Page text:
Some of these fundamentalist Theravada teachers have gone to spread their message at our local undergraduate students through talks organised by the university Buddhist student associations. Slowly they have been taught that Mahayana and Vajrayana teachings are incorrect and all these Bodhisattvas and Buddhas do not exist. They are to get rid of them. Some of these undergraduates have since grown up to be leaders of our Buddhist associations. Some are even leaders in the umbrella Buddhist bodies. These umbrella bodies deal with Government authorities from time to time. So you can just imagine the influence they have over our Buddhist community and our future.

I know sometimes committee members run out of topics when asked to think of a topic for their Rinpoche to talk on. They usually talk around these few topics, such as Shantideva’s Bodhicharyavatara, Eight Verses of Mind Training, Lam Rim, Four Thoughts that Transform the Mind, or topics on Guru Yoga and Emptiness.  I know a centre that talked on paranormal activities and ghosts. I am going to suggest you give tougher topics to them next time. Give them topics other than what they are used to. These are the topics that come to my mind randomly: -

1. The key differences between Tibetan Buddhism and other traditions
2. Why are the rituals in Tibetan Buddhism important?
3. An introduction to some rituals in Vajrayana Buddhism
4. Did the Buddha teach Tibetan Buddhism?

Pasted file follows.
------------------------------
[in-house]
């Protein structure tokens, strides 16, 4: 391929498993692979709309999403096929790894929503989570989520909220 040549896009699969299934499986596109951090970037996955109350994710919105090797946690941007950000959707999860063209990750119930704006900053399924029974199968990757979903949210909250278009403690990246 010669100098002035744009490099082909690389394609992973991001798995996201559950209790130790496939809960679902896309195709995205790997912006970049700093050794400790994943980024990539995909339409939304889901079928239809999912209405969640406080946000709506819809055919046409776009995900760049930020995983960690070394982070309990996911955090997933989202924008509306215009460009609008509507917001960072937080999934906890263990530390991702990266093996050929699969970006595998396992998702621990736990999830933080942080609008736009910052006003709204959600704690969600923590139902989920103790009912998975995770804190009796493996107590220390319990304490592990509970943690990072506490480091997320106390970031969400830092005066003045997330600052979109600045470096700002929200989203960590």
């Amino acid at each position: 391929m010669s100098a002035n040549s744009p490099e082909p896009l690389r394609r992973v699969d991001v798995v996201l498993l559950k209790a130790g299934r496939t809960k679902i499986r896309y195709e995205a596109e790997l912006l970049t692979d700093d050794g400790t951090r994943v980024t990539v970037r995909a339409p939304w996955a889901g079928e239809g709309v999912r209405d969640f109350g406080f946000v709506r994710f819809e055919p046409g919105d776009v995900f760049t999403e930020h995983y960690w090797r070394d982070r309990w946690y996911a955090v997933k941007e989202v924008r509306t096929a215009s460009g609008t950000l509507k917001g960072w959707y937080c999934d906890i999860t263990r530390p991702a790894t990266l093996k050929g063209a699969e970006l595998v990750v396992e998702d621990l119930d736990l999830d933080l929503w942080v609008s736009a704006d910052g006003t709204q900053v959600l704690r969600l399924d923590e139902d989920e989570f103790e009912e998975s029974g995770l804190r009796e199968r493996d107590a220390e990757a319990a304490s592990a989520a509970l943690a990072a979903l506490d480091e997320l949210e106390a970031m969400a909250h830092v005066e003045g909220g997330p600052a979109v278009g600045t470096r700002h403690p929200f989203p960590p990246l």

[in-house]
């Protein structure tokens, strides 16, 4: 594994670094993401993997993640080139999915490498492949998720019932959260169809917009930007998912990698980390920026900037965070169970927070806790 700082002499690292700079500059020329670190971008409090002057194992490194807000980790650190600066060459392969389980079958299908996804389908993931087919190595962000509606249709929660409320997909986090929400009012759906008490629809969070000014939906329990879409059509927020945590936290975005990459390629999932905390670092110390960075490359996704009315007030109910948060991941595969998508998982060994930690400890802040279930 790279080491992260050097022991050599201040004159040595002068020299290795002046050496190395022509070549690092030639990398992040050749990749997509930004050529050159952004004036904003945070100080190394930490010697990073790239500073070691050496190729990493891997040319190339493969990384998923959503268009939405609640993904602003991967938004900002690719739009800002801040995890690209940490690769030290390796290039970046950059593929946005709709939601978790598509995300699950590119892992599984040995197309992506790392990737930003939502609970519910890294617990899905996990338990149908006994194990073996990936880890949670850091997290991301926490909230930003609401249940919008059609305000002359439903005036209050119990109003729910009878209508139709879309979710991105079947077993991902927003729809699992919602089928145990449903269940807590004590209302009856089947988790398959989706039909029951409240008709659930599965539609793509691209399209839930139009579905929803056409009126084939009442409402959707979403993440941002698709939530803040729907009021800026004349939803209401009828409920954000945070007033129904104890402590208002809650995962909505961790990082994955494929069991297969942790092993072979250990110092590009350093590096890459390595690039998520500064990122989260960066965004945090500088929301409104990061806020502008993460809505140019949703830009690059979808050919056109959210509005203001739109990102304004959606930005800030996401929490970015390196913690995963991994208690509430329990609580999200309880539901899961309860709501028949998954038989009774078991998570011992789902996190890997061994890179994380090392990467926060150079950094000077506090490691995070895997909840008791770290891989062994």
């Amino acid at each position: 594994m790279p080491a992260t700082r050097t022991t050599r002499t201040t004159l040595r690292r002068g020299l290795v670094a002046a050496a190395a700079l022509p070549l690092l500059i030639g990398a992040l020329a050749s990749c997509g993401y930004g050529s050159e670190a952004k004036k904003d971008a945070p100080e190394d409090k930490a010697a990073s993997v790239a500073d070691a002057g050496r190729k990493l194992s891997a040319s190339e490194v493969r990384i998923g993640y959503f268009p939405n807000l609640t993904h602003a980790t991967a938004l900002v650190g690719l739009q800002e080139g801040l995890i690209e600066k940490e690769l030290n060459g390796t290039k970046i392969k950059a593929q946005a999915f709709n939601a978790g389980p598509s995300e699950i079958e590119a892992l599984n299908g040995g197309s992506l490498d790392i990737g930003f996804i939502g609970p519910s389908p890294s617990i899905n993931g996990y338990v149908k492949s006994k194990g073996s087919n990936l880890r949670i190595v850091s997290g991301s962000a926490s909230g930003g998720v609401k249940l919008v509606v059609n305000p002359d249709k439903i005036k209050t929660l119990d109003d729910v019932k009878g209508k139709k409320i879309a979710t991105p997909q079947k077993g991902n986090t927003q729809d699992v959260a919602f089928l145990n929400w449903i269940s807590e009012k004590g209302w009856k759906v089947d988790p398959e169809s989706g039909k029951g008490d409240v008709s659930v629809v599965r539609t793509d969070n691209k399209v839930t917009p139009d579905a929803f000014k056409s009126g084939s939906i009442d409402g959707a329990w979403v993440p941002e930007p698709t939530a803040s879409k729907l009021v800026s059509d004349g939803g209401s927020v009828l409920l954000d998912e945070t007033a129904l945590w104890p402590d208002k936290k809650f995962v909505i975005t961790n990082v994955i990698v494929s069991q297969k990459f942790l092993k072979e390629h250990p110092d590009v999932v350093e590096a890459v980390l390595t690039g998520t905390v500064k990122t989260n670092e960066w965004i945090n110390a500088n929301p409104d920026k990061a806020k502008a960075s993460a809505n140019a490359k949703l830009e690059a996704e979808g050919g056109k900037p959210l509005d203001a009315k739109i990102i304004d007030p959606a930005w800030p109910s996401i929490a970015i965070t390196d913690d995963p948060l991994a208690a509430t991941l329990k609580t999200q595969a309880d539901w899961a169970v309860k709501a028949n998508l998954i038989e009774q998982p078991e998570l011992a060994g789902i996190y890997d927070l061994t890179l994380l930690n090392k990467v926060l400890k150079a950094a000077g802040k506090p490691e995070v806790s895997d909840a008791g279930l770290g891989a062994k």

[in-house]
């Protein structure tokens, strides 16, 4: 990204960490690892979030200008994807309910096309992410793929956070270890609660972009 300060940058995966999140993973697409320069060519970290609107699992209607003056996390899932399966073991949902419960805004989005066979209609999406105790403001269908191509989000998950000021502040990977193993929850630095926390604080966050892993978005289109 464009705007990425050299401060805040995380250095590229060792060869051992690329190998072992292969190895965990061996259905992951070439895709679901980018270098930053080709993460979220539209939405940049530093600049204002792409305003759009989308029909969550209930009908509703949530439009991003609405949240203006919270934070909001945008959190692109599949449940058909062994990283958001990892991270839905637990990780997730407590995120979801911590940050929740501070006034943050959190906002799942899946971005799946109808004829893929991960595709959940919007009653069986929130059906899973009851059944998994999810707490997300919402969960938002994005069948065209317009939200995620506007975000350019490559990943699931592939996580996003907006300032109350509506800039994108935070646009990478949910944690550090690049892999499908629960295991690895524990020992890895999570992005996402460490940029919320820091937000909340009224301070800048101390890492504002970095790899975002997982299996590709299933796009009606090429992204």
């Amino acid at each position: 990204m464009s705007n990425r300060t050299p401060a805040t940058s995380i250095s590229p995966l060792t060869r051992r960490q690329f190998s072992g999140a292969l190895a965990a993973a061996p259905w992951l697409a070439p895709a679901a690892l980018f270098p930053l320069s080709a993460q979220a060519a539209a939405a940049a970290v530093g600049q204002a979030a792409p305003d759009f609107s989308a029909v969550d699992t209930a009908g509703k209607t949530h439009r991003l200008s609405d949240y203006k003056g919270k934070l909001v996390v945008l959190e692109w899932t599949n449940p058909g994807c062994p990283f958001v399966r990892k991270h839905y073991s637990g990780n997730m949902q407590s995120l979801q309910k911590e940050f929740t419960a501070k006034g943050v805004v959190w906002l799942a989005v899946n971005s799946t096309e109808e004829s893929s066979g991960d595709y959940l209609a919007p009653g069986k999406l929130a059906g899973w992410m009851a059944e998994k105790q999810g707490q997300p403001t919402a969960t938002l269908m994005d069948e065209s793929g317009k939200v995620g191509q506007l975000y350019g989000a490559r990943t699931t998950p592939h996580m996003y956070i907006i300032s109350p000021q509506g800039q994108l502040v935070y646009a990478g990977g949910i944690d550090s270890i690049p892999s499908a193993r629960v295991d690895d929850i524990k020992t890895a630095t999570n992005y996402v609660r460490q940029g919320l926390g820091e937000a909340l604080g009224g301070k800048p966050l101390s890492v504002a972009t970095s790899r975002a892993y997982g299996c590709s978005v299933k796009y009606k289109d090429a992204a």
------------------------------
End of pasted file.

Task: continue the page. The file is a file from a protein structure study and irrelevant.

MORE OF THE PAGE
5. Why are there so many sects and sub-sects within Tibetan Buddhism? Does it mean that one of  them is true and the rest is false?
6. How Buddhism spread from India to Tibet? An introduction into the past Kings of Tibet and Padmasambhava.
7. What are the aspects of local Tibetan indigenous beliefs that had been incorporated into  Vajrayana Buddhism?
8. Have the Buddha’s key teachings in Vajrayana changed due to those local beliefs that had been incorporated?
9. Have the teachings of Tibetan Masters deviated from the Buddha’s fundamental teachings? An analysis of several key commentaries and texts written by Vajrayana Masters against the Pali Canon. (note: this would be a good thesis to write)
10. Where do all these Tibetan Buddhist deities and imageries come from? And their significance.
11. What are the key texts used by Tibetan Buddhism? Do they come from the Buddha? (Note: In Theravada, they use the Tripitaka. Is there a Tibetan Buddhist Tripitaka and what is it consists of? To explain why they are authentic texts).
12. Who is the Dalai Lama? Is he a conniving agent of the West or a spiritual reincarnation of a Buddhist Deity?
13. An introduction to the Dalai Lama: a look into his worldly and spiritual role.
14. Is the 14th Dalai Lama the unofficial "pope" for all Buddhists? What is his importance?

You can add more to the topics above. These are only my suggestions. Basically these topics, if explained properly, would have been able to answer most of the questions hurled to the Tibetan professor I mentioned earlier. I have given my personal views on the issue of these certain Theravada teachers' claim of authenticity in my previous posts under the same label. Therefore I will not repeat them here. Please spread these suggested topics around and hopefully it will curb some of those misconceptions people have on Mahayana generally and Tibetan Buddhism specifically. When these topics are presented, please announce it vigorously so that more people can come. There is no point if only your own members attend. Put up public banners. Inform all Buddhist e-forums of such teachings. I put my palms together and apologise if I have said anything incorrect here. Please remember – we are only doing what we can to promote the right understanding of Mahayana and Vajrayana. It is the same for Chinese Mahayanists. You can come up with a list of topics as above. Peace. Sarvam Mangalam.